My 2015 Person Of The Year

A little over a year ago, I met a man.

I didn’t meet him on a highway in Abuja, where his car was flipping multiple times, with his wife and two daughters in the car with him. I didn’t meet him after they were rushed to the hospital, wife and kids unscathed, husband left paralysed from a damaged spine.

I met him on his sick bed a few weeks later, in a sorry state, at the mercy of his caretakers and the goodwill of people to pay his medical bills.

His name was Abdullahi Okirigi.

Against all odds, over the next few months, he fought to stay alive, even with the bedsores that were then eating his flesh away.

Fast forward to a few months ago. His biggest problem wasn’t himself, it was his extended family who wanted to make sure their traditions stayed alive;

They needed him to begin to make arrangements, ‘just in case’. Arrangements like property they wanted to inherit, most especially, his wife, who was to be inherited by his younger brother.

The demands, to them was valid, because after all his mother was inherited by his father’s younger brother.

And so they sent him to fight a battle he didn’t win. The kind that drives one to complete silence, where the mouth becomes numb to food. Depression.

His only happiness was his wife, Hauwa.

When the accident happened, she was the ‘witch’ who caused it, with her foreign tribe. When he died, ‘she succeeded’. That’s what his family said.

They hated her. They hated everything she stood for. They wanted her out of his life.

When I met her, I saw a woman who had a choice between staying and leaving. She was young, ambitious, strong. She chose to stay.

If I needed some moments to describe his last year alive, it’ll be one time while he lay in the hospital:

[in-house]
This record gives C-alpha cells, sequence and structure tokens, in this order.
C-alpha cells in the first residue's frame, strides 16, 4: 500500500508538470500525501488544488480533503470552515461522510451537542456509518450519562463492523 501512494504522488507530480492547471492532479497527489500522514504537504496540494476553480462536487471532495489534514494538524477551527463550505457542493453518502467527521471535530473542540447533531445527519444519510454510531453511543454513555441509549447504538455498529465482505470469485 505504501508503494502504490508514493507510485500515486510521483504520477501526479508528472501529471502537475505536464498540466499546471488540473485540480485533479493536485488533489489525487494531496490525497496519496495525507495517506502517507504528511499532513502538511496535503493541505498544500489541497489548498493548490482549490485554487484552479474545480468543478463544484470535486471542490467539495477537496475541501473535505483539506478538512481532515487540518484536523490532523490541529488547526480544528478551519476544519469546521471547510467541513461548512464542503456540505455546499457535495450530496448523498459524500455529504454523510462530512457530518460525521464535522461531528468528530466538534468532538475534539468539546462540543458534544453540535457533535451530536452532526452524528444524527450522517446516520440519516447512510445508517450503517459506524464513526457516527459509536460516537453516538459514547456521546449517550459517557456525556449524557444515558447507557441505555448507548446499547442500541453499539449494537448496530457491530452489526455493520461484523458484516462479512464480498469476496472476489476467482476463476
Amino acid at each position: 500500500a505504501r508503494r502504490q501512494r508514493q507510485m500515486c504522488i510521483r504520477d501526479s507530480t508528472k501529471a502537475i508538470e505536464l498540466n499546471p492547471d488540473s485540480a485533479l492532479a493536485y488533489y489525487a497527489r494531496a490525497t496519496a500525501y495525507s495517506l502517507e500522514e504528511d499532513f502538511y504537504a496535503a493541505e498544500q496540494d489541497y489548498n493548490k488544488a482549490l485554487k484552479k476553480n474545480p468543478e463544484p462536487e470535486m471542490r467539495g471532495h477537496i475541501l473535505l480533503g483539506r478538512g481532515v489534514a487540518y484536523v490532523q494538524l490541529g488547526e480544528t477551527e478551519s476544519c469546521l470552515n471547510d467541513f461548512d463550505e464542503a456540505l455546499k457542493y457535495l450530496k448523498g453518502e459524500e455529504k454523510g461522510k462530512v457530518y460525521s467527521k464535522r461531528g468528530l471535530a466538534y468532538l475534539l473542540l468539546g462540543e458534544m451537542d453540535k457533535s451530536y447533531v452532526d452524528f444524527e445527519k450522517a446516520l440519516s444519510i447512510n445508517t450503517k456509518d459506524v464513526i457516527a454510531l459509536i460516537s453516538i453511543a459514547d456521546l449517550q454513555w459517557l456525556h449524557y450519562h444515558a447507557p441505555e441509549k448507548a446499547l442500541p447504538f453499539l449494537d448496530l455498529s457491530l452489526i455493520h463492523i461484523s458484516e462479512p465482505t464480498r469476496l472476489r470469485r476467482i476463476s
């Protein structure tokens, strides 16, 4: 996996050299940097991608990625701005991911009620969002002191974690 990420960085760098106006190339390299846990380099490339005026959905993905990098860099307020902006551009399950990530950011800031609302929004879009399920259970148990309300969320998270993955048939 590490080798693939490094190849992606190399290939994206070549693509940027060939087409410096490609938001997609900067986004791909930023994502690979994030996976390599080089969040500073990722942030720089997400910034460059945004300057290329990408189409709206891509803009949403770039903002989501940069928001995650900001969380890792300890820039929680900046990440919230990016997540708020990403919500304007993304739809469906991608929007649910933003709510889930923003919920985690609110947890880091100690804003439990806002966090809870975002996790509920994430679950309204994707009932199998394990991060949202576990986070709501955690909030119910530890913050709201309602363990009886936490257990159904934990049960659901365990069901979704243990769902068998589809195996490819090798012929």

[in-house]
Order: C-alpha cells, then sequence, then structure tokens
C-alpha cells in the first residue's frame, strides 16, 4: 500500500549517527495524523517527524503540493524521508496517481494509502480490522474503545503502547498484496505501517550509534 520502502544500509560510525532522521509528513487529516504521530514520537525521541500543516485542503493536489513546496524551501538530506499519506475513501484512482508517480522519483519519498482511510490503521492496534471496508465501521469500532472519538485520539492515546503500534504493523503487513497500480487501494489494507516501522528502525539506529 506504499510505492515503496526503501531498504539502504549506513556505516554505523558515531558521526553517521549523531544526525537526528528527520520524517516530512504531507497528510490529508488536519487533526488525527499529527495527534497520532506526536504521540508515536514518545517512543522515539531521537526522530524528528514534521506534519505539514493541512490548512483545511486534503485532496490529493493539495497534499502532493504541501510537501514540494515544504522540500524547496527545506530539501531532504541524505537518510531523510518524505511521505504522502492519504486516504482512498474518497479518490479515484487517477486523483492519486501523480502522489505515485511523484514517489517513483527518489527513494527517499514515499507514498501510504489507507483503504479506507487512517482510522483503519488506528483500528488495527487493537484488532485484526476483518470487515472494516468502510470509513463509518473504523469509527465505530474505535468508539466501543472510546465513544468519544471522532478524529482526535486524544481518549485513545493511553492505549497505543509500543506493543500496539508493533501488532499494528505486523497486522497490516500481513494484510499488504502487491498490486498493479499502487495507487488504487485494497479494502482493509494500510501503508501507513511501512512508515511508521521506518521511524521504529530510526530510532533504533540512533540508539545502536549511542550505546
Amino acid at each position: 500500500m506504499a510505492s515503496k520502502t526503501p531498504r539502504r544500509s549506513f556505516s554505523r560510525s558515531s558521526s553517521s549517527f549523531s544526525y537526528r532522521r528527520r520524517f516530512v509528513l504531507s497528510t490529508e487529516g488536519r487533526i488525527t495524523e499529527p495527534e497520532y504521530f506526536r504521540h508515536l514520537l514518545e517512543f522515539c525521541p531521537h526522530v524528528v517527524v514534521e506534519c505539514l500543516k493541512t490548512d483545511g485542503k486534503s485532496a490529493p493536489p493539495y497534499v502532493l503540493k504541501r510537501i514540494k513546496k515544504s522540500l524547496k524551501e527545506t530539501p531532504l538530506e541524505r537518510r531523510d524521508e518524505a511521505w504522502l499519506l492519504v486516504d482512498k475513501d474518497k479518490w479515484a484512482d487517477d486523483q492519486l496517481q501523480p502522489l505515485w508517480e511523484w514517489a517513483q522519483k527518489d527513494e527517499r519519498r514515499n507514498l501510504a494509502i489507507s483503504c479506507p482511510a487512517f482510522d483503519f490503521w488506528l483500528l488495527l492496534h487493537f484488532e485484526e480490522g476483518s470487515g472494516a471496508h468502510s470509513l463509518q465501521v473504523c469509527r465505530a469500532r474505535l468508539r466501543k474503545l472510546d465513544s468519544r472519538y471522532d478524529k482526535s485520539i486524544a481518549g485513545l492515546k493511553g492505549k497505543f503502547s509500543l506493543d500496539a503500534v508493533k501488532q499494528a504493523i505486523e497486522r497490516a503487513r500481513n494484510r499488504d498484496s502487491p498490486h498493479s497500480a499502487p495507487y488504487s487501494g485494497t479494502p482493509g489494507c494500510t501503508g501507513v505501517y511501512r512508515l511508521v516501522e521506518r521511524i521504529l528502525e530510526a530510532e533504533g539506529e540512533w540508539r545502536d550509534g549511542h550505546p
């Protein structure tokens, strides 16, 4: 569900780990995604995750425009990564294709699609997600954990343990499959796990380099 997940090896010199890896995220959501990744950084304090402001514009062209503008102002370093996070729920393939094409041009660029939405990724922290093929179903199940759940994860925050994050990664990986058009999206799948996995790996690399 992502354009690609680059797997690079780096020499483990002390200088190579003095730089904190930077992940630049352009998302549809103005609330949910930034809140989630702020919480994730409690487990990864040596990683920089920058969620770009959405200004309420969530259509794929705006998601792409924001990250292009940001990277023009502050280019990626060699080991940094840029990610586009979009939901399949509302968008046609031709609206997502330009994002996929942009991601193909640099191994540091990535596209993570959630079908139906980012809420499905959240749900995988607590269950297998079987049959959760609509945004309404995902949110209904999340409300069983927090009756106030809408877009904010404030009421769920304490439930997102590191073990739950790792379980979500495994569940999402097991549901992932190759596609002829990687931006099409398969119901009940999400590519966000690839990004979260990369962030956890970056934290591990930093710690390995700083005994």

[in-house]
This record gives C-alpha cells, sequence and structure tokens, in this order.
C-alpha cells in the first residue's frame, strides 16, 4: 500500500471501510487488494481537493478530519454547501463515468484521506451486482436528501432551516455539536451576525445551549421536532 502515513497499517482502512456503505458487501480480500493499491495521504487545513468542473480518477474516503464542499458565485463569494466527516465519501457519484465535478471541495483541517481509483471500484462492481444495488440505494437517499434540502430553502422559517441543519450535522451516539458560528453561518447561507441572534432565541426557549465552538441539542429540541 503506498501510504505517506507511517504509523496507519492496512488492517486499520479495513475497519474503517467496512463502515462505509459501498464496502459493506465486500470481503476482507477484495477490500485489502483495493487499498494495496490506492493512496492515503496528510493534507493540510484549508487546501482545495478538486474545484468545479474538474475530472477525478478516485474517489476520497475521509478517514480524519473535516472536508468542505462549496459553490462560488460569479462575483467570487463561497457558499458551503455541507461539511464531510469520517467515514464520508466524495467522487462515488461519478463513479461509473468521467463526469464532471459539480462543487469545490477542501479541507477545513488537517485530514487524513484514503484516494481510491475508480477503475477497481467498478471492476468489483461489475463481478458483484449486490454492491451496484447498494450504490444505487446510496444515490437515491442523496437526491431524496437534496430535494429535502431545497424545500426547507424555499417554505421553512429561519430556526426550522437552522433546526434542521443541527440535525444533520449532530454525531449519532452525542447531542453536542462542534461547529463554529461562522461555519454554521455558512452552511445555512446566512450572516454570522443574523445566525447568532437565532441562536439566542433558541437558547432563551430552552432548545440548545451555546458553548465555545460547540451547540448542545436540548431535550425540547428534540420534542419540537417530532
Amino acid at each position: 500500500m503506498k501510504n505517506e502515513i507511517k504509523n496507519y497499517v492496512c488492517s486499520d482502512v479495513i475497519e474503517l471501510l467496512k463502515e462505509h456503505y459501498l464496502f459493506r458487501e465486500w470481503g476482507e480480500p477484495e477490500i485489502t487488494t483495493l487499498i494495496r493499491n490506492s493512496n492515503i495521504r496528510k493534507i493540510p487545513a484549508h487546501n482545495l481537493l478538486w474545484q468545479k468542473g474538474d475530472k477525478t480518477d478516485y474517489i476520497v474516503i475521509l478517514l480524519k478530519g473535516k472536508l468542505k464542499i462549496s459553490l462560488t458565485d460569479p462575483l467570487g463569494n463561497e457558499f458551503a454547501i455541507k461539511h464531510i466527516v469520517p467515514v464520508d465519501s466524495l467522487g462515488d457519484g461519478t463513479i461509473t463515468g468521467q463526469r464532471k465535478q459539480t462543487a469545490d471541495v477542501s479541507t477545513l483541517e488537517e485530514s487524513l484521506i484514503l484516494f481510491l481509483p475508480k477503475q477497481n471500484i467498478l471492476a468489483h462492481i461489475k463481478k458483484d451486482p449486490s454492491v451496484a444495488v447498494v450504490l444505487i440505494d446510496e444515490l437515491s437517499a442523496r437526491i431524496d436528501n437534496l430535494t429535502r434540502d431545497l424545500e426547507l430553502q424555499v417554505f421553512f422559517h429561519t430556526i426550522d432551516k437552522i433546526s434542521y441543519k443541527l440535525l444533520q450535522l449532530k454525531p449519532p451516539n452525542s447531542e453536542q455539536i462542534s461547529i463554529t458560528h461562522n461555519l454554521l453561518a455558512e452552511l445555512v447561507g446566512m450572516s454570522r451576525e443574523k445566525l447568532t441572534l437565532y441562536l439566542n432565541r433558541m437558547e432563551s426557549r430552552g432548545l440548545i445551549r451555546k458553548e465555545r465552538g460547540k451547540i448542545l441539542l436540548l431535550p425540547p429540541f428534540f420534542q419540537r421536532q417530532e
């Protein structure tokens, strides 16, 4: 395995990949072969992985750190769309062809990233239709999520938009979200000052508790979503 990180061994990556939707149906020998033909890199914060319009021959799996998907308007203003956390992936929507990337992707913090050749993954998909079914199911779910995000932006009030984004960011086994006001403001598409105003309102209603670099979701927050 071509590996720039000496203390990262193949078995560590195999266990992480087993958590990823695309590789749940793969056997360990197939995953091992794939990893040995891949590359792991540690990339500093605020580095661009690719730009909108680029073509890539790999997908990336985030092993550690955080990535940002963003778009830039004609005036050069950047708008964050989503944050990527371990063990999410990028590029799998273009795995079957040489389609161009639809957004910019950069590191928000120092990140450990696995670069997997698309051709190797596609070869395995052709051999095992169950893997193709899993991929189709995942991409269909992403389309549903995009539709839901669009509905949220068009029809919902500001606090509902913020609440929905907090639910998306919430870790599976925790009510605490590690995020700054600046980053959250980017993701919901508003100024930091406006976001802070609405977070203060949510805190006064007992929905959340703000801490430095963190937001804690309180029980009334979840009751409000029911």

She tries to feed him some food, but he turns his mouth away, clearly sad. She smiles like a woman with a plan. She produces a shaving stick and some water, quickly gives him a neat shave, and shows him a mirror. He smiles like it’s first love.

The ones who not only stay when everything falls apart, but try to make everything better, are the ones we should keep the closest.

There was another moment:

Her husband’s family wants to take him away, and she tries to fight them off. He starts to cry and says to her, “if I die in your hands, they’ll make your life miserable”. And in hesitation, she let him go with them to their home in the South.

Hauwa spoke to him everyday, until one day he stopped speaking, and his caretaker nurse told her about the inheritance drama.

Then to the last day she spoke to him, she says to him:

“No matter what, my heart will always be for you. No one can it away from you.”

“He just sighed as if relieved,” the nurse said over the phone, “and he’s smiling very well.”

He passed away that night as the world ushered in September.

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